Houses, Not Warehouses Act Might Be A Game Changer For NYC’s Housing Crisis
There are currently more than 2,000 vacant properties and lots in NYC. Together, they could provide housing solutions for 200,000 homeless New Yorkers.
NYC is, indeed a city of contrasts. Just when you think that no parcel of land is safe from rampant development, including jails and houses of worship, you suddenly realize—hey, what about all these sinister-looking empty houses and vacant land lots?
There is probably one in your neighborhood. You know, one of those abandoned properties that attracts rats, and whose owners can’t be tracked down by any legal means—basically, an eyesore for the local residents?
There is more where these came from—at least 2,200 only in the borough of Manhattan. And there is also a homeless epidemic in NYC—data says that some 60,000 people are currently sleeping in shelters. It’s easy to put two and two together here, right? At least,organization Picture the Homeless did – and is currently fighting for the passage of the Housing, Not Warehousing Act.
This act is a combination of the three bills. Here’s what it would do—mandate an annual count of all vacant property in NYC, create a mandatory registry for all landlords holding their property vacant, and,finally, “compile a list of all city, state, federally, and authority-owned vacant property suitable for the development of affordable housing, and recommend paths towards bringing these units to occupancy for affordable housing when possible.”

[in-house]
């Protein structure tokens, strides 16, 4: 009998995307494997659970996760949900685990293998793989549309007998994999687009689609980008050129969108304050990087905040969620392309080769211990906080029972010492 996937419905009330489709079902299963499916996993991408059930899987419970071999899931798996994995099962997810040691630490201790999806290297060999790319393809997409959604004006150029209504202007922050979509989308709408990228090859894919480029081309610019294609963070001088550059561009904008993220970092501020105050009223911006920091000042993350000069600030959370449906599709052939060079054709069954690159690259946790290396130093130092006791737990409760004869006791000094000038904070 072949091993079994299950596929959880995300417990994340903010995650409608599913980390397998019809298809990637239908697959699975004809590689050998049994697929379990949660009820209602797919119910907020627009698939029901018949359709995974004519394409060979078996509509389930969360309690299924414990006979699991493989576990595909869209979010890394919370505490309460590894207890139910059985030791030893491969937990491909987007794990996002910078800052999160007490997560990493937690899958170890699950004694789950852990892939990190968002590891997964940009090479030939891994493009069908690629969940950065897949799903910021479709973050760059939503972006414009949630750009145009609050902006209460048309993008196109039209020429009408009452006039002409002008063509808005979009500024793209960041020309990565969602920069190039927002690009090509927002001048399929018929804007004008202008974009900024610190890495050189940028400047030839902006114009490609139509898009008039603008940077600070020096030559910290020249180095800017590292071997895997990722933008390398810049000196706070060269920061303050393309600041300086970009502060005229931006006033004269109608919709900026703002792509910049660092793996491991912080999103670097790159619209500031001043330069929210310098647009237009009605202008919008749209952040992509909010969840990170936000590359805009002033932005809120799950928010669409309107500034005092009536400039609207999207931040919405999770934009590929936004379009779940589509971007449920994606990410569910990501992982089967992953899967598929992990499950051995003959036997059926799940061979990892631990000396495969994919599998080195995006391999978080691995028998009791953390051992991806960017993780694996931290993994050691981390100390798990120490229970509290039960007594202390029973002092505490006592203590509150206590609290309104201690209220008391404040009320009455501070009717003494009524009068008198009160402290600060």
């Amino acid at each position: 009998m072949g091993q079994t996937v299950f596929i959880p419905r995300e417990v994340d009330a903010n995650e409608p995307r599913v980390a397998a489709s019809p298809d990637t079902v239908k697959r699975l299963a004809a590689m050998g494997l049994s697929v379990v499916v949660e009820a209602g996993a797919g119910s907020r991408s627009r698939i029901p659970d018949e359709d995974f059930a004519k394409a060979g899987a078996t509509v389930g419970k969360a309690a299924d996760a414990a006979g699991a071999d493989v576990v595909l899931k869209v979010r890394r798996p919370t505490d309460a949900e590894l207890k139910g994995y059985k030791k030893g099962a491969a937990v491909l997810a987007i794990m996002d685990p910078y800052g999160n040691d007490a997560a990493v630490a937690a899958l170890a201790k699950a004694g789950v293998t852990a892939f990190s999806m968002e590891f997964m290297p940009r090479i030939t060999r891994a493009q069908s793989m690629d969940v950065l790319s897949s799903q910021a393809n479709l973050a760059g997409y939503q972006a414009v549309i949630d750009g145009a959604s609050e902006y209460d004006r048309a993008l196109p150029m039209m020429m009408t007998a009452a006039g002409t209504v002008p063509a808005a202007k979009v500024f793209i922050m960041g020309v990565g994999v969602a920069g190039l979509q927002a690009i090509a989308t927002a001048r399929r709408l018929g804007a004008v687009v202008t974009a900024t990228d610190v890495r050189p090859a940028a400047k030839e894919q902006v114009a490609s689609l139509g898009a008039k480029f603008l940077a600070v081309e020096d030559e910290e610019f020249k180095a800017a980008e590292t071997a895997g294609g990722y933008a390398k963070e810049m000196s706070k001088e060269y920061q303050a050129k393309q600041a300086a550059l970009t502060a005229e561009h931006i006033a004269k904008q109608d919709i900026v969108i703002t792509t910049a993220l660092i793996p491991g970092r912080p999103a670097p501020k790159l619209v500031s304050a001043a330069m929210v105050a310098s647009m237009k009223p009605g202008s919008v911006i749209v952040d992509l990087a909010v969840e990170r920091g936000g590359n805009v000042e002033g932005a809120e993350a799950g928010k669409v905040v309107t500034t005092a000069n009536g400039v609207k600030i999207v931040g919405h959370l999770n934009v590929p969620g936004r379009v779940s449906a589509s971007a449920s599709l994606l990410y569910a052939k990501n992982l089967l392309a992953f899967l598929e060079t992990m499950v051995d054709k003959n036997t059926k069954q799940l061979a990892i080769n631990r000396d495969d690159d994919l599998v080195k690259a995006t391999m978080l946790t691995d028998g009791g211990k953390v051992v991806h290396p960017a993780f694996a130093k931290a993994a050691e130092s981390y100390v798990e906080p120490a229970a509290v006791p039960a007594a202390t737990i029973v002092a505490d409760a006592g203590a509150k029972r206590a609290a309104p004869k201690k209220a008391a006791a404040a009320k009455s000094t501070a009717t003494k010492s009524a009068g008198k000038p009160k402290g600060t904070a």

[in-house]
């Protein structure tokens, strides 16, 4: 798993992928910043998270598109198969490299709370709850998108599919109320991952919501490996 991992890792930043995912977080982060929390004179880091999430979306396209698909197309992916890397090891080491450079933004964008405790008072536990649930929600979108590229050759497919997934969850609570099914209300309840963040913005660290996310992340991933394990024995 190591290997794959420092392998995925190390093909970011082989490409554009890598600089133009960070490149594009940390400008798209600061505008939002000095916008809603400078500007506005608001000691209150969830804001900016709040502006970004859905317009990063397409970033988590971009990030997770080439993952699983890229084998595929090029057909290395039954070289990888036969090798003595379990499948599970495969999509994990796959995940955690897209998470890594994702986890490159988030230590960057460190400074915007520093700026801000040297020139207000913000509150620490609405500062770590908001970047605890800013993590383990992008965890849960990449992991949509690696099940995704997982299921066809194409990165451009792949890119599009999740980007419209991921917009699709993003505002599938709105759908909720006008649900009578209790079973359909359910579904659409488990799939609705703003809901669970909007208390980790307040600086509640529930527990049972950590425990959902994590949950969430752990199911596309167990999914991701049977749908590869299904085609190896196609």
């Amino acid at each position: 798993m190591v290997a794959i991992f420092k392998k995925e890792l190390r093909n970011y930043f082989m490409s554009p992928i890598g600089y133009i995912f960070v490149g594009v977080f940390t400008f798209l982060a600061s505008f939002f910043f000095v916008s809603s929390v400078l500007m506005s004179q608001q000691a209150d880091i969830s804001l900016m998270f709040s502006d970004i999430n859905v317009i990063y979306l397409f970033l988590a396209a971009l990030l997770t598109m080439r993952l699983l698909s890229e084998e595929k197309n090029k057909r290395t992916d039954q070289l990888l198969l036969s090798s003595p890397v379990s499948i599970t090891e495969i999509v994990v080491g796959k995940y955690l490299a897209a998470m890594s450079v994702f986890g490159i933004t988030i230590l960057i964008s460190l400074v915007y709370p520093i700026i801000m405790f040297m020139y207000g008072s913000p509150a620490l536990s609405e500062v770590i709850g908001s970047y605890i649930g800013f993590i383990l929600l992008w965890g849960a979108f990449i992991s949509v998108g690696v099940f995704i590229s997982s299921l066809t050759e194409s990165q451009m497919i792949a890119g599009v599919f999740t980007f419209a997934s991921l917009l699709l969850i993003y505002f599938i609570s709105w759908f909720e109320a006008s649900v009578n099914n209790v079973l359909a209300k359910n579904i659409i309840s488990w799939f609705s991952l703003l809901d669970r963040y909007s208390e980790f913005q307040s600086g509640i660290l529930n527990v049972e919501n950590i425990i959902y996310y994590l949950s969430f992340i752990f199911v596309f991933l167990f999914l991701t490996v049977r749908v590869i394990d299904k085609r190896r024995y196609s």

That last part is important. The Housing, Not Warehousing Act, which, according to the public advocates, might just turn out to be the strongest anti-warehousing legislation this city has ever seen, is supposed to mitigate and solve NYC’s housing and homelessness crisis – not create more glassy condos.
“Developers, builders, and speculators see vacant spaces as future wealth,” say representatives of the Picture the Homeless. “That future wealth does us no good now, when people are hungry and starving and homeless. Identifying vacant spaces is part of measuring the resources of New York City, both real and potential.”
“If we utilize the city’s vacant lots and buildings, we could find housing for every homeless New Yorker,” says Public Advocate Letitia James. “The Housing Not Warehousing Act realizes this solution by enumerating all vacant lots, creating a mandatory registry for landlords owning vacant property and using the vacant properties to create affordable housing units.”